Photo: Zoey Grossman
“Tell me about it, stud,” said Olivia Newton-John as her now legendary character Sandy, Grease’s good girl gone bad. She transfixed viewers the world over in a pair of oil black skin-tight leggings she reportedly had to be sewn into for the 1978 smash hit. Leggings have come a long way since then. Unlike the perceived discomfort of Sandy’s attire, leggings have transformed into symbols of convenience, comfort, and flexibility. They have become essential components to an outfit, driven by the rise of effortless loungewear. Usually worn in a minimalist athleisure aesthetic, leggings, this year, are traveling back to the 80s, bringing bolder and louder iterations on print, color, and construction.
Olivia Newton-John and John Travolta in Grease. Photo: Getty
Thanks to influencers in the Middle East, modest fashion has become a fashionable option witnessing an opine shift of attention. Stocking up on leggings and layering them is always an option when it comes to conservative dressing, let alone rocking them in animated, contradicting patterns. Embracing clashes and contradictions, Christian Dior recently showed Greek-inspired abstract prints laid between bold, linear headers, in a collection of sportswear. “Sport is movement, sport is freedom. During lockdown, you would walk around your building just to get a sense of moving your body. That became our idea of freedom,” Maria Grazia Chiuri states. Meanwhile, Riccardo Tisci created Burberry’s pre-spring collection based on instinct, showing sheer black, brown, and blue leggings with side cutouts. “For me, this was fresh. It’s what we want today: expression, freedom, physical freedom, to be ourselves. It’s punk in a positive way: breaking the boundaries,” he reveals.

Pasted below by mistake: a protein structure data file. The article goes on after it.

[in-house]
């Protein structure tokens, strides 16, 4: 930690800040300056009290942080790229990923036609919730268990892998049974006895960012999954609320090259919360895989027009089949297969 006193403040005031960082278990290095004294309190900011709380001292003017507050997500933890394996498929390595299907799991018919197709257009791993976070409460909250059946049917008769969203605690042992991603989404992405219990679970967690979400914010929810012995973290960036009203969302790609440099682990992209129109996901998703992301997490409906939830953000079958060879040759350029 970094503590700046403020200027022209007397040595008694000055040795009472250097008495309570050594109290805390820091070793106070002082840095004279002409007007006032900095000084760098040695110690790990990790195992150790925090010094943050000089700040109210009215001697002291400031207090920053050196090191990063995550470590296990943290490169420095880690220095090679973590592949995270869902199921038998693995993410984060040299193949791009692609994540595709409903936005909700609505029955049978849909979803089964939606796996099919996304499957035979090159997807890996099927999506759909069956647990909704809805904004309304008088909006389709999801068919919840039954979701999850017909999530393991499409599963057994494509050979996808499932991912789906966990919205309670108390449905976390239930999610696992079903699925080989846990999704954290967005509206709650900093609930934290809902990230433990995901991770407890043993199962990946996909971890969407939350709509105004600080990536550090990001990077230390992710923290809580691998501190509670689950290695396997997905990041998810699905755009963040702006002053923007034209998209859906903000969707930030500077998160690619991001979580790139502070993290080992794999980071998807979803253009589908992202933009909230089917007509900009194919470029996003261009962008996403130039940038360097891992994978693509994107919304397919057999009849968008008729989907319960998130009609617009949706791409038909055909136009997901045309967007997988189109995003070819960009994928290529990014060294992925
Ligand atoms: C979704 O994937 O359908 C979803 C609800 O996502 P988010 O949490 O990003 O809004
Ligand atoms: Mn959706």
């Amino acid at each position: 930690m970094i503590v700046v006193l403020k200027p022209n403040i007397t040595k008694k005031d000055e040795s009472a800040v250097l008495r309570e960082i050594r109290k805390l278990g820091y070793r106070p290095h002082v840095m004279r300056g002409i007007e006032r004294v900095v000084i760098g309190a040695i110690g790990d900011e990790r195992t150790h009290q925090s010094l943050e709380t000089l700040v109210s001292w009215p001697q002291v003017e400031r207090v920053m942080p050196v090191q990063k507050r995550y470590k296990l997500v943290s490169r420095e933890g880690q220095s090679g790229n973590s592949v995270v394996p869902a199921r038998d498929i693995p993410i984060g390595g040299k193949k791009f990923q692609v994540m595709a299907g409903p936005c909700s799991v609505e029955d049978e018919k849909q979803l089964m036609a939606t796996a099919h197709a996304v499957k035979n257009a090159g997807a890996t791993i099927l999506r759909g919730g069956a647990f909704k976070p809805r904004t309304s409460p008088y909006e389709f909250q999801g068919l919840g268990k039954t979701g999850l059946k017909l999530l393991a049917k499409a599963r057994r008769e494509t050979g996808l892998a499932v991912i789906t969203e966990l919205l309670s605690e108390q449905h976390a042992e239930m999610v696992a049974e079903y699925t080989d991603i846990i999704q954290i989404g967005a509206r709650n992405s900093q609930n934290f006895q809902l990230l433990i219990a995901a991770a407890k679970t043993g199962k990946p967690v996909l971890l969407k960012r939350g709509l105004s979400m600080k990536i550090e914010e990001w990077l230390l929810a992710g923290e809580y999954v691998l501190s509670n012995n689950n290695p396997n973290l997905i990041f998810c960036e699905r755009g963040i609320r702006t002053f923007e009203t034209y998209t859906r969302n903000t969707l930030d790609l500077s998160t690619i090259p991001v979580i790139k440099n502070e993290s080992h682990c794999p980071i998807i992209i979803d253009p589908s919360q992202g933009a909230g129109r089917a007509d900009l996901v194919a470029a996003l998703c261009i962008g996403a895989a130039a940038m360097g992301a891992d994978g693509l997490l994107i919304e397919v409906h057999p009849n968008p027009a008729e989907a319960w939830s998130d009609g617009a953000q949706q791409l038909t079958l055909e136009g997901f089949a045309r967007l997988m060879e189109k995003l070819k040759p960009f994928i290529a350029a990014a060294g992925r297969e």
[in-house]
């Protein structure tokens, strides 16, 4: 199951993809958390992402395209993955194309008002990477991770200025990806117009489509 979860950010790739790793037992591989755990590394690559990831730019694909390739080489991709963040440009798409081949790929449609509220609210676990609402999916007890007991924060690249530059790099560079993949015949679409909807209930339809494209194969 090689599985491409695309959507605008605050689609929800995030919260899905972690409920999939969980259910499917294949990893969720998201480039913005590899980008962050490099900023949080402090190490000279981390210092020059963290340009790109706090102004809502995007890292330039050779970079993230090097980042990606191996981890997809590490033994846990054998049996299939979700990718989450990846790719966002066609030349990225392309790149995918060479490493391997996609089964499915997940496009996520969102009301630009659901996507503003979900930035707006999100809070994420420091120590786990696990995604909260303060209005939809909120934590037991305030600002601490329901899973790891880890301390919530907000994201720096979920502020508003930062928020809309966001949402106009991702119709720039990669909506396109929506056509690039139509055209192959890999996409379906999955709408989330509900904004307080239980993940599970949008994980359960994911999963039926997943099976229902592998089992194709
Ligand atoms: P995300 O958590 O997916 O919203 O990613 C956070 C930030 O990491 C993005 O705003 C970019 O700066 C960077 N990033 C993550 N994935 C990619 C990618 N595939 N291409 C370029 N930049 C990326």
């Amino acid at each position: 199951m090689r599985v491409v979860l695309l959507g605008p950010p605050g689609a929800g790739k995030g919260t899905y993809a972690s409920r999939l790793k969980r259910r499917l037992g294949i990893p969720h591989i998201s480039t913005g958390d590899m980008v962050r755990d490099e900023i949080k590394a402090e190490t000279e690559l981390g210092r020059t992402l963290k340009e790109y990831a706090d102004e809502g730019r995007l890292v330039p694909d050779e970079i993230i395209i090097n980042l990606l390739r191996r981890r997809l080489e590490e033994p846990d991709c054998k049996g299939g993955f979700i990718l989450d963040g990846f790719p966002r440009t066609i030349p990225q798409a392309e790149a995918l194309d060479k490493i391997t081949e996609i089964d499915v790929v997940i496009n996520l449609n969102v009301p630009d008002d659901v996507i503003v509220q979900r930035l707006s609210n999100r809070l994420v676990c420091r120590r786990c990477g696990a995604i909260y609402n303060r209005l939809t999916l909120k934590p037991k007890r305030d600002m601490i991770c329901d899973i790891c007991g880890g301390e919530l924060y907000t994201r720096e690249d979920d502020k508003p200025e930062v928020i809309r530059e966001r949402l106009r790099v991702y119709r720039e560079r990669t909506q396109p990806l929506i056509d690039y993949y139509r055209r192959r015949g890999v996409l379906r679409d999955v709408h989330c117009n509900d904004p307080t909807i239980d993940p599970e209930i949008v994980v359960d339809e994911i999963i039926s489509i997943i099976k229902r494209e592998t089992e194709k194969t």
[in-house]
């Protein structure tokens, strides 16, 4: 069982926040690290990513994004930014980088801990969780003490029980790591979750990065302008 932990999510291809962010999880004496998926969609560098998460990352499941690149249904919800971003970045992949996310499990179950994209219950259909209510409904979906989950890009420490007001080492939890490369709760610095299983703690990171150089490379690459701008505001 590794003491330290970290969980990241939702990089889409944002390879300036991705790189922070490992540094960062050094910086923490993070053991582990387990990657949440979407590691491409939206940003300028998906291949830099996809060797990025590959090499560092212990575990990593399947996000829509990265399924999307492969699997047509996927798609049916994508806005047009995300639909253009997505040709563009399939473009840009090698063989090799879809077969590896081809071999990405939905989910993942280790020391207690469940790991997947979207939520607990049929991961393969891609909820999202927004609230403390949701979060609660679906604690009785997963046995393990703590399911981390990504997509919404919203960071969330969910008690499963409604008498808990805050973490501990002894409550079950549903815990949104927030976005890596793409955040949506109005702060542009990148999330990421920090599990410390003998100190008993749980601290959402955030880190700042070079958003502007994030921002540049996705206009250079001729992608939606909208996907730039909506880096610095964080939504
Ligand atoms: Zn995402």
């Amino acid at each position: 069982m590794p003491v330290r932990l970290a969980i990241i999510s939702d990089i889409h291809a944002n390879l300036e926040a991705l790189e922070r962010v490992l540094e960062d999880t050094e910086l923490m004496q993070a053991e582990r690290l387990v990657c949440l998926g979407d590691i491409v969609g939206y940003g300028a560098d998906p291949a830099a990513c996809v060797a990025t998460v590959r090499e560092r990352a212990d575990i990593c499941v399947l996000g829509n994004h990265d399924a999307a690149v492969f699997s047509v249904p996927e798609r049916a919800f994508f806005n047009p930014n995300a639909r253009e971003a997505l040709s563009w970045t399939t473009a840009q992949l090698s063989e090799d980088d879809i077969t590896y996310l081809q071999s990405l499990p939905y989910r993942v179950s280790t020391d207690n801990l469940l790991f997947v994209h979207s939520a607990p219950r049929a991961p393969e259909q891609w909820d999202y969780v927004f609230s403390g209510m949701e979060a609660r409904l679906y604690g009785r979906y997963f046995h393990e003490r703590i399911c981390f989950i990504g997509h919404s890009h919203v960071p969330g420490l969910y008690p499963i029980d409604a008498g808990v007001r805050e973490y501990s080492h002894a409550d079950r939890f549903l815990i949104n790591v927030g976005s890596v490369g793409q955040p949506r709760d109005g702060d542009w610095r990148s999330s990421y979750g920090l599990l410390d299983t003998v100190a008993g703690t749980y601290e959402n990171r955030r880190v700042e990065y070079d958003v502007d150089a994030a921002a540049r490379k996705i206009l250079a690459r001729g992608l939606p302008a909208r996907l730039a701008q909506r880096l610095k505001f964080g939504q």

Milanese brand La DoubleJ stepped in with some of the loudest, liveliest prints and silhouettes as major mood uplifters. Neon turquoise, hues of maroon, and yellow pave their way to a trance-like landscape of florals, which was also explored by Saint Laurent’s Anthony Vaccarello. At Lanvin Resort 2022, Bruno Sialelli pulled all the strings to activate nostalgia – mischievous and lively, the collection featured exotic print leggings and matching tops, while Max Mara eschewed prints for hot pink color blocking. Celebrities were quick to follow runway trends, with Sarah Jessica Parker effortlessly pulling off a printed midi dress over a pair of leggings, paired with Mary Janes. Hailey Bieber, Skai Jackson, and Jennifer Lopez went for uncomplicated and sleek with bright leggings in blinding shades of orange, red, and blue.
Jennifer Lopez. Photo: Getty
There’s no limit to adventure turning leggings into a multipurpose second skin piece, with designers even referencing each other. Gucci partnered with Balenciaga and quoted its SS17 spandex peplum top and leggings, checking all “effortless” boxes by extending beyond the ankle, in a silhouette of a boot. Alessandro Michele and Demna Gvasalia are aligned in their innovative, inclusive, and iconoclastic visions and understanding of people’s expectations. “Those visions are reflected not only in their creative offerings but also in their ability to raise questions about our times and its conventions,” said François-Henri Pinault, Kering chairman and CEO.
Leggings have morphed into the new pants, and the sense of freedom can also be cast in black. With a joyful spirit, No.21 introduced a pair of noir neoprene leggings under a black satin rhinestone dress. “Breaking codes of conventional adjacencies, what’s more liberating than that?” designer Alessandro Dell’Acqua asks. “I don’t want to be trapped by rules.” Making a pair of black leggings feel fresh may require more effort than color blocks and crazy print, however – playing with proportions and contrasting the tightness with other pieces are windows to elevation. Who can resist going back to the 80s when shows like Glow and the Rose Byrne series Physical brought forth themes of female empowerment and strength? The unapologetic, head-turning, glitz and glamor that screams, “Would you dare?” is what collections revealed, with minor modern elements added to uplift the look into luxury.
Nicki Minaj. Photo: Getty
Jean Paul Gaultier S/S 1988
Originally published in the January 2022 issue of Vogue Arabia